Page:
Secret evidence is a type of evidence that can be used in court hearings, principally in immigration hearings in the United States (US), which is considered classified and not presented in open court. This type of evidence is typically shown only to the judge by the prosecutors, who are all sworn to secrecy and must have proper security clearance to see the evidence. The judge in such a case can then use the secret evidence to weigh in his or her decision, but the defendant and any legal representation he or she may have are not allowed to review or challenge the information contained within such evidence.
In the US, a person’s legal right to confront his or her accuser and be aware of any evidence used against him or her is guaranteed by the US Constitution, specifically the Sixth Amendment. Immigration hearings, however, do not have this protection, and the use of secret evidence in these types of hearings was greatly expanded following the 1996 Anti-Terrorism and Effective Death Penalty Act. According to this law, secret evidence can be used in an immigration hearing in which the evidence being used against the defendant is classified and cannot be safely revealed in a public hearing.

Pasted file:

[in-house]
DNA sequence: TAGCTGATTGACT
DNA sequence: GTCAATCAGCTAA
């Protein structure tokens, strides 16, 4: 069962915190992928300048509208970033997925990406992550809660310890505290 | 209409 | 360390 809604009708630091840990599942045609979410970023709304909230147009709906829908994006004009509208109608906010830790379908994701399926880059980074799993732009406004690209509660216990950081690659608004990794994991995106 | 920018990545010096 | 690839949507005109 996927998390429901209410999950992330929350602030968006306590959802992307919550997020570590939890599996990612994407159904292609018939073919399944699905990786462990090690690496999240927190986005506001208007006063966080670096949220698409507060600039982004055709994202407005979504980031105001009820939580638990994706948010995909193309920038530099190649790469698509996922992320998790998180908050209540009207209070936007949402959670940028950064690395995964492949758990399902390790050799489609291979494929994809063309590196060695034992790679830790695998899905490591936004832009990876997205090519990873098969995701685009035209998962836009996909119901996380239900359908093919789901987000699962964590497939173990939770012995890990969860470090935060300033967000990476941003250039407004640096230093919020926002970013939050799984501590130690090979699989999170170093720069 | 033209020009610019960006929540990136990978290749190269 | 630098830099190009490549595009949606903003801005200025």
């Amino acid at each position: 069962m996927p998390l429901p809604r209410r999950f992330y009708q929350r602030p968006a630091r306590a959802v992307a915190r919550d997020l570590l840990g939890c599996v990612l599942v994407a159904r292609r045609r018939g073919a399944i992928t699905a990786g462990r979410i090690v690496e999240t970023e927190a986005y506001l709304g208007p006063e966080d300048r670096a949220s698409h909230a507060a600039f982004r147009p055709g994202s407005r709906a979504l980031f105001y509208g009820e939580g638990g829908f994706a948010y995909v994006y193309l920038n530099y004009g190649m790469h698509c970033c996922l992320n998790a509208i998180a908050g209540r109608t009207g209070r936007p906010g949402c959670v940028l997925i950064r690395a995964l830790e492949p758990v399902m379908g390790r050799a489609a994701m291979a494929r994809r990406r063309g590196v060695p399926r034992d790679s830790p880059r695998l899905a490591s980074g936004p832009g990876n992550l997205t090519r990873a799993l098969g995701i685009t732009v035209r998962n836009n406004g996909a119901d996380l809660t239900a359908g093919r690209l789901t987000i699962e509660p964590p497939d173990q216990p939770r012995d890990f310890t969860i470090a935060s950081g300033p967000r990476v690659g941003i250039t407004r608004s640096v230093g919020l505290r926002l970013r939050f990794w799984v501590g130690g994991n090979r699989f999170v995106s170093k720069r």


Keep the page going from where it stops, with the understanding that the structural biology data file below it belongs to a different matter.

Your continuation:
During the years that immediately followed the passage of this law, secret evidence was used in a number of cases and led to numerous individuals being denied legal admittance or citizenship into the US and often caused those individuals to be detained by the US government. The problem with the use of this type of evidence, however, is that there is no one who ensures the evidence is accurate or applicable to the hearing. For example, the evidence in a number of situations was found to have been provided by a jilted ex-lover of the defendant, or was hearsay or even double hearsay, with no corroboration.
After a number of detained immigrants were released following deeper investigations into the nature of the secret evidence used against them, a bipartisan effort began in 1999 to end the use of such evidence with the drafting of the Secret Evidence Repeal Act. This act was reintroduced in 2000, but ultimately disappeared following the terrorist attacks against the US on 11 September 2001 and the passage of the Patriot Act, which further allowed government officials to continue using secret evidence in immigration cases. There are still efforts to end the use of such evidence, however, or to at least allow defendants in these cases to have an advocate with security clearance to represent their interests and review the evidence.